The EU and Mercosur continue to negotiate cross-Atlantic trade deal

The EU and Mercosur have sent a signal that they are open for business by making progress in the way of a long-negotiated trade deal

The EU-Mercosur deal is a meeting of minds between two giants of global trade. Together, the two trade blocs account for a little less than 20 percent of the world’s trade 

G20 summits rarely produce breakthroughs in world affairs, but the latest one, held in Osaka in June, was an exception: the four founding members of Mercosur, a South American trading bloc, and the EU announced that they have reached a provisional deal that could exponentially increase trade across the Atlantic.

Mercosur comprises Argentina, Brazil, Paraguay and Uruguay. The scale of the proposed deal with the EU will create a transatlantic market of nearly 800 million consumers, accounting for nearly a quarter of the world’s GDP.

It’s a deal
The agreement is a meeting of minds between two giants of global trade. Together, the two trade blocs account for a little less than 20 percent of the world’s trade.

In an era of rising populism, centrist leaders see trade liberalisation as a great opportunity for Europe’s trade prospects

Experts have dubbed the agreement a typical ‘food-for-cars’ deal. While European manufacturers are keen to tap into Latin American markets, Mercosur boasts a robust agricultural sector with limited access to European markets due to tariffs on products such as pork, sugar, ethanol and beef. The two blocs will lift or reduce tariffs on a wide range of goods, although services will be largely excluded. Tariffs on EU products exported to Mercosur are expected to decrease by over €4bn ($4.42bn).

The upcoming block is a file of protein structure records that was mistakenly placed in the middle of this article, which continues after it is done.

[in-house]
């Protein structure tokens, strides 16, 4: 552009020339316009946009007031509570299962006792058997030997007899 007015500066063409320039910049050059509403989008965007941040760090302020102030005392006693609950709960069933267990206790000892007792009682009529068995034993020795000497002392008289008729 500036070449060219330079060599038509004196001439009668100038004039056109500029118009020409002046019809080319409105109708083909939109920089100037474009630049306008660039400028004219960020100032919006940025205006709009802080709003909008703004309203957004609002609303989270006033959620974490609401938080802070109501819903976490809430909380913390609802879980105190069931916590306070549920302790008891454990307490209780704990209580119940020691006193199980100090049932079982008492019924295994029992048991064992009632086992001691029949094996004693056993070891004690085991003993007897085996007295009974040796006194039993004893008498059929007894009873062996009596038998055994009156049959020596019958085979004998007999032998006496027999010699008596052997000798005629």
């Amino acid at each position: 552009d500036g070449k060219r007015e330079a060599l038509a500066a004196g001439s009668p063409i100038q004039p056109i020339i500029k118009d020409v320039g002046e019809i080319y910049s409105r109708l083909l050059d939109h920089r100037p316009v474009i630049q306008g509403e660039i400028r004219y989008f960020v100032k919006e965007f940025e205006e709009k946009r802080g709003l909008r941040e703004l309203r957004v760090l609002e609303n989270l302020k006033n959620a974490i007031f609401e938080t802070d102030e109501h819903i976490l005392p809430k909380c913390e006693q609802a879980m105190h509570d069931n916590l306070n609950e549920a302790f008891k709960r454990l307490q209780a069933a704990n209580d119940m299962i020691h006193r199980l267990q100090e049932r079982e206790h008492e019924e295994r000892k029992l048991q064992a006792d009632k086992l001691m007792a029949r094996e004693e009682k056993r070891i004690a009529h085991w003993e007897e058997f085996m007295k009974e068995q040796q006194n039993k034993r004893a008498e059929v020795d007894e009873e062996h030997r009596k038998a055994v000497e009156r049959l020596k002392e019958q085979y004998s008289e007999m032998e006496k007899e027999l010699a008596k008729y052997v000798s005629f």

Better late than never
But if the deal is mutually beneficial, why did it take two decades for it to be agreed upon (albeit provisionally)? The answer lies in domestic politics on both sides of the Atlantic. Governed by socialist governments at the beginning of the 21st century, Argentina and Brazil followed inward-looking economic policies, shunning trade liberalisation. Venezuela joined the group as a full member in 2012, only to be ousted four years later.

The political climate changed around the same time, when new governments elected in Mercosur countries were more willing to reform existing trade restrictions.

For its part, the EU demanded concessions in non-agricultural markets and services that the South American bloc was not willing to offer. Powerful interest groups representing the European farming industry blocked any progress through fierce lobbying, claimed Julio Nogues, an economist who previously served as Argentina’s trade representative to the US. Pressure from South American manufacturers was even fiercer, according to Nogues: “For these groups, there has never been an interest in signing trade agreements and particularly with highly advanced, industrial and competitive countries like the EU ones.”

The EU’s negotiating approach was heavily influenced by the concurrent negotiations between the US and the South American bloc, according to Dr Felicitas Nowak-Lehmann, a trade expert at the Ibero-America Institute for Economic Research, University of Göttingen: “When the US lost interest in the Free Trade Area of the Americas in 2003-04, the EU lost interest in negotiating with the Mercosur as well.”

This changed after 2016, when the US shifted to a protectionist stance following the election of President Trump, opening the way for the EU to adopt a different approach, said Dr Claudia Schmucker, a trade expert at the German Council on Foreign Relations: “The external factor of Donald Trump was decisive in finalising the agreement. The EU and the Mercosur countries realised that they had much to lose due to the current US trade policy.”

In an era of rising populism, centrist leaders see trade liberalisation as a great opportunity for Europe’s economy. The EU will also be keen to avoid a debacle like the protracted Transatlantic Trade and Investment Partnership (TTIP), a US-EU trade agreement that has been effectively shelved due to public discontent in Europe, and President Trump’s reforms to US trade policy. The prospect of a similar backlash to TTIP accelerated the signing of the agreement with Mercosur, Nogues told World Finance: “In the EU, fears of leaders over a growing nationalist sentiment in Europe must have been a factor in endorsing this draft [of the agreement].”

What’s the beef?